The Leathernecks Dragon Boat Team is comprised of former and retired U.S. Marines, whose average age is 66. The slang term “Leatherneck” is used to describe United States Marine Corps members and originated from the leather collar formerly part of the uniform, worn for protection of the neck during sword combat. Many of the team’s members are battling skin cancer in one form or another and spend countless hours training and racing in the sun.
Archive for Wellness Warriors
This past September eight adventurous women took on the challenge of hiking the Grand Canyon rim-to-rim as part of their journey of personal fitness and well being. Fitness expert Dr. Peeke and Dermatologist Dr. Baughman reflect back on the factors that attributed to the overall success of their excursion.
Height seeking mountain climbers need to be aware of the dangers of UV at higher altitudes. Paul Ridley of Row for Hope shares his Mountaineering experience with us. “In the thin air climbers encounter above 10,000 feet there is often no hope of protection from clouds, and the thin air and reflective snow makes for dangerous sunburns. While climbing I’ve been sunburned on the roof of my mouth, the underside of my nose, and inside my nostrils.”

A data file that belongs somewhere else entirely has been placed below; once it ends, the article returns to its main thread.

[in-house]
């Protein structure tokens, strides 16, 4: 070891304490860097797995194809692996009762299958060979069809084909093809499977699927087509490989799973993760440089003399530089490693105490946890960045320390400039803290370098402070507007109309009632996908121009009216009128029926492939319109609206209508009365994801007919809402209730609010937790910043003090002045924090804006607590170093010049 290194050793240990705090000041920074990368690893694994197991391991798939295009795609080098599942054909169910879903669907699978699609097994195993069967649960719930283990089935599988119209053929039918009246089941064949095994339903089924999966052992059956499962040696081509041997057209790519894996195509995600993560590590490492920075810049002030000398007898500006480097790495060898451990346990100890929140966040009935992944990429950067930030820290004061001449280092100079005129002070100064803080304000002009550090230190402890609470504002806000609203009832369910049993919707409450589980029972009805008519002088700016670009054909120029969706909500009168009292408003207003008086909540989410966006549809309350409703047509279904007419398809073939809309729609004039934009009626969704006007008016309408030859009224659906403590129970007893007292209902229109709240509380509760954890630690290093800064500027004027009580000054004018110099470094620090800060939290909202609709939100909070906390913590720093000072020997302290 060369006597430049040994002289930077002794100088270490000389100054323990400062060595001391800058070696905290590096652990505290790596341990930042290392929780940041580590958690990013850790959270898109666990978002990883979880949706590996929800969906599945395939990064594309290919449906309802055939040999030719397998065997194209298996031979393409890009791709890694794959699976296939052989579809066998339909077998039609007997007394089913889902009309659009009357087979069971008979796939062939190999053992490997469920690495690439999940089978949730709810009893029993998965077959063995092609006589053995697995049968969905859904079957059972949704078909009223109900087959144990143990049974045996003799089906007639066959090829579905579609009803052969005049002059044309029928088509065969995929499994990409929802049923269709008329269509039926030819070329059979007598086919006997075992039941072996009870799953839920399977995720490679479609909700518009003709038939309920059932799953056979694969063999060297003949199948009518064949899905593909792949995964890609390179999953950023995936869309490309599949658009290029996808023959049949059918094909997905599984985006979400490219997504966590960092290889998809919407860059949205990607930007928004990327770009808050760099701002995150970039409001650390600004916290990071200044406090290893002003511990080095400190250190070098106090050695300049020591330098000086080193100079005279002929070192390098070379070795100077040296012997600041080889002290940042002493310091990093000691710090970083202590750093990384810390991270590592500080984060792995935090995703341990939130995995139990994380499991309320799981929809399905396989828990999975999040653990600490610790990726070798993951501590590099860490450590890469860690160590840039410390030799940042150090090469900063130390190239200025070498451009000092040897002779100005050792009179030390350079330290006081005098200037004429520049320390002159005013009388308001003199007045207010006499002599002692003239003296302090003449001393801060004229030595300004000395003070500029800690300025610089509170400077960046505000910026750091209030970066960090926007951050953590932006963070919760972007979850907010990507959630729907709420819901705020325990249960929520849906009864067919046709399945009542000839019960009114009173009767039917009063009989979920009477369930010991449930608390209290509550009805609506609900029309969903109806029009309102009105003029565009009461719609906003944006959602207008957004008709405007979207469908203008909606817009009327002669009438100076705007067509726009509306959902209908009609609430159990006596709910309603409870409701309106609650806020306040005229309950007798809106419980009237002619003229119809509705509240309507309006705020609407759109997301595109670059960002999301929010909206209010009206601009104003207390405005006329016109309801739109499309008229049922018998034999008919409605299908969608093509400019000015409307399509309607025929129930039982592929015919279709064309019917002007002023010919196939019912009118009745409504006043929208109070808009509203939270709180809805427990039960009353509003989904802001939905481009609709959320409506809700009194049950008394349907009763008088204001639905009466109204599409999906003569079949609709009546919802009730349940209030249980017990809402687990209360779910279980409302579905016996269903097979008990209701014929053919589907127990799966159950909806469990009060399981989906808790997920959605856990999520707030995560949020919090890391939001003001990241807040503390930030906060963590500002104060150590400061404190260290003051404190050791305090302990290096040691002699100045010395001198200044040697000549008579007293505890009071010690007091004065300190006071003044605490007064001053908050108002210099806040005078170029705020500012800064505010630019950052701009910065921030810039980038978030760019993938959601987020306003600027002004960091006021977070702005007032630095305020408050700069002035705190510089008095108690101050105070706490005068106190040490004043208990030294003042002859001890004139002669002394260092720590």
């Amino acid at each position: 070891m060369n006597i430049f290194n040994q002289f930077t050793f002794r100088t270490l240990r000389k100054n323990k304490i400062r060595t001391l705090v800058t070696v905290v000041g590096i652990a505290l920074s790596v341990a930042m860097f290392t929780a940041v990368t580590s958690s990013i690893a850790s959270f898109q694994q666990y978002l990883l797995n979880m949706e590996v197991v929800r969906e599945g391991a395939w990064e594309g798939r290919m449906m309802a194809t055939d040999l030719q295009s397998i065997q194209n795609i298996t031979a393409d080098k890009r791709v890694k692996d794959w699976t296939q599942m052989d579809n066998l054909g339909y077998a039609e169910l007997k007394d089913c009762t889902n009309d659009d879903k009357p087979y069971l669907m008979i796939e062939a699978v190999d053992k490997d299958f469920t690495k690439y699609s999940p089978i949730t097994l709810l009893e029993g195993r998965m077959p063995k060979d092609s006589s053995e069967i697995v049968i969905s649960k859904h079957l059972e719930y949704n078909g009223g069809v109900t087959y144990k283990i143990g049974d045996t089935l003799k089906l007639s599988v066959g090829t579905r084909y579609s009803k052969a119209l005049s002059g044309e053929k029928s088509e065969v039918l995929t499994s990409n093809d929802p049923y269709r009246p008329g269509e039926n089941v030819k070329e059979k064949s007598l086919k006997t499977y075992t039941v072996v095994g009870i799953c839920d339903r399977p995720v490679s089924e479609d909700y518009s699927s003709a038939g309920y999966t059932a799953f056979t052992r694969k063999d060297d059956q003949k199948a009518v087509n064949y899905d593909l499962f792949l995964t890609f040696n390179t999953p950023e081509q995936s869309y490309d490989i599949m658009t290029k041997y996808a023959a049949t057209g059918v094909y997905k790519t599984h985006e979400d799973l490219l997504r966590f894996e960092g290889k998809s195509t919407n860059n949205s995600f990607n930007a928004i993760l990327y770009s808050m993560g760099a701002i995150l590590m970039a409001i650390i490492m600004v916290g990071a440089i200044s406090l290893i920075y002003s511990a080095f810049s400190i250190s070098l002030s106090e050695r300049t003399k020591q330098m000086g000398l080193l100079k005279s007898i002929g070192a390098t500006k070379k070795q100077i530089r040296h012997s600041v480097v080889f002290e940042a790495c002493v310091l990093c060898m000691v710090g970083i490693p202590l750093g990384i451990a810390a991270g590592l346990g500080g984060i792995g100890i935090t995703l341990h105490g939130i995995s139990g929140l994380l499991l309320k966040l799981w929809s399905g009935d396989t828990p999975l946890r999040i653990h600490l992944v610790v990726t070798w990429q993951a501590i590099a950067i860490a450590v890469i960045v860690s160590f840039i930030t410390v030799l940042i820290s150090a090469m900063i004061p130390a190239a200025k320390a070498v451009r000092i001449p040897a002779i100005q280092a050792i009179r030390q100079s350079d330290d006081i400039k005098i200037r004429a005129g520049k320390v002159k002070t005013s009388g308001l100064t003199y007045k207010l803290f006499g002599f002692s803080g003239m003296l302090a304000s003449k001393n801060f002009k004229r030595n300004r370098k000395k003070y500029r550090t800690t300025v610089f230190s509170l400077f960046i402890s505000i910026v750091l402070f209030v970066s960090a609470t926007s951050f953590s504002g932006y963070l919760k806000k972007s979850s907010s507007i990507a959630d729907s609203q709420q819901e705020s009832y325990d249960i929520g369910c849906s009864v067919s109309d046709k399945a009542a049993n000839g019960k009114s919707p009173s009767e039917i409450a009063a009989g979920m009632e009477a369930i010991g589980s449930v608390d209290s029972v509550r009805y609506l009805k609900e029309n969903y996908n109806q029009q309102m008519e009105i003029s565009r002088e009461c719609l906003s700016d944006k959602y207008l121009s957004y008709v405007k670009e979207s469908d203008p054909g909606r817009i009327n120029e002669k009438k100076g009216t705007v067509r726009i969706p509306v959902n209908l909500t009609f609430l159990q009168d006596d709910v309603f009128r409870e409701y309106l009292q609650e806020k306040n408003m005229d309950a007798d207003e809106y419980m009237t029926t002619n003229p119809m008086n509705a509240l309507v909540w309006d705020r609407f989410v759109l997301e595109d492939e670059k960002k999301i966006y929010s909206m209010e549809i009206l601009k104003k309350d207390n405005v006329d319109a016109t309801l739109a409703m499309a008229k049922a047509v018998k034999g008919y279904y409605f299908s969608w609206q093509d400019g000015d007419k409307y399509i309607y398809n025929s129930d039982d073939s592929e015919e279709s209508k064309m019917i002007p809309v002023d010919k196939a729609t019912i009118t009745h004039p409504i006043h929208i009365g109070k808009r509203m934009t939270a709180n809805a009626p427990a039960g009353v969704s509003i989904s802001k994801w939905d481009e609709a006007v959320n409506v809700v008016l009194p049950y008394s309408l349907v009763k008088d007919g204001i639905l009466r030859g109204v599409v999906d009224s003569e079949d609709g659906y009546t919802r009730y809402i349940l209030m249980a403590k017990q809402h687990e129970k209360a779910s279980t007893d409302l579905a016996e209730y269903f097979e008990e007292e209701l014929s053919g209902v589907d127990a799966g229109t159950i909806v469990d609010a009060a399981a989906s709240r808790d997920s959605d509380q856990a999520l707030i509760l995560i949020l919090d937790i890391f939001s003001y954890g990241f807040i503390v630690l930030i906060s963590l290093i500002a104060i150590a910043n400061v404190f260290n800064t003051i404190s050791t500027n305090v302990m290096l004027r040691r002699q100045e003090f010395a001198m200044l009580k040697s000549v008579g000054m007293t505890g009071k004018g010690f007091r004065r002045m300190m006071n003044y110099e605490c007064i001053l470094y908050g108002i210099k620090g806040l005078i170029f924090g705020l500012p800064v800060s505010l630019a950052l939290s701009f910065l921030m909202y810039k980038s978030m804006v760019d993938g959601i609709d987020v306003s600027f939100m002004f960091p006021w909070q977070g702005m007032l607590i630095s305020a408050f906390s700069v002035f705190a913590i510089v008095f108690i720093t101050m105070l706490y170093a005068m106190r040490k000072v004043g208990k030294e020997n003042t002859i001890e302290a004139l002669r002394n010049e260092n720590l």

Every year over five million people from all over the world visit the Grand Canyon. Less than 1% of those visitors ever reach the bottom. Of those that actually complete the Rim-to-Rim hike, only 8% are women. These statistics didn’t dissuade eight determined women, including The US Surgeon General, Dr. Regina Benjamin. “The Grand Canyon Peeke Performers” physically and mentally challenged themselves to complete the rigorous Rim-to-Rim hike as a part of their journey of personal fitness and well-being.
That’s exactly what Paul Ridley did last year when he set off from Africa toward South America, crossing the whole of the Atlantic Ocean, solo. The expedition and Row for Hope was an opportunity for Paul (and his sister Joy) to make a significant contribution to cancer research in memory of their mother, who lost her [...]
Tennis players spend countless hours in the sun, exposed to harmful UV. Some of the best players on the court have dedicated themselves to promoting skin cancer awareness, including tennis pro Andy Caress. He started the Mela-KNOW-More Foundation to alert the world of the seriousness of melanoma. So, grab your racquet, hat, UV T-shirt and sunscreen and hit the court! Protect yourself from the sun so you can concentrate on your game!